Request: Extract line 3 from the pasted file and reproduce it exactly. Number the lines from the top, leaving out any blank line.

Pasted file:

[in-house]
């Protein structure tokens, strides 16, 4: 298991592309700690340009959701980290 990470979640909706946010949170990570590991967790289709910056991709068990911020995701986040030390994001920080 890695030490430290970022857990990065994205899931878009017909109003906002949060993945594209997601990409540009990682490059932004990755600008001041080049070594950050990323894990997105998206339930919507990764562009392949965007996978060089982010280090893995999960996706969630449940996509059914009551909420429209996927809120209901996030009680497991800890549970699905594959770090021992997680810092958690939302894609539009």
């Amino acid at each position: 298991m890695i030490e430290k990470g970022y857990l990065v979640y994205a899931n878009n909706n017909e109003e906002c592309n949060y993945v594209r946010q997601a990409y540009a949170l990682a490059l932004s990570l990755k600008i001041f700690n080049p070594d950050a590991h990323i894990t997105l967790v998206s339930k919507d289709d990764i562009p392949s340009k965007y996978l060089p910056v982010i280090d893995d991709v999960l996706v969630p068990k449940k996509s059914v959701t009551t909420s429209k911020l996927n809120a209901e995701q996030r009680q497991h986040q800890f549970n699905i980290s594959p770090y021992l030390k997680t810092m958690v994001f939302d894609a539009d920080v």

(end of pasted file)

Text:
């Amino acid at each position: 298991m890695i030490e430290k990470g970022y857990l990065v979640y994205a899931n878009n909706n017909e109003e906002c592309n949060y993945v594209r946010q997601a990409y540009a949170l990682a490059l932004s990570l990755k600008i001041f700690n080049p070594d950050a590991h990323i894990t997105l967790v998206s339930k919507d289709d990764i562009p392949s340009k965007y996978l060089p910056v982010i280090d893995d991709v999960l996706v969630p068990k449940k996509s059914v959701t009551t909420s429209k911020l996927n809120a209901e995701q996030r009680q497991h986040q800890f549970n699905i980290s594959p770090y021992l030390k997680t810092m958690v994001f939302d894609a539009d920080v």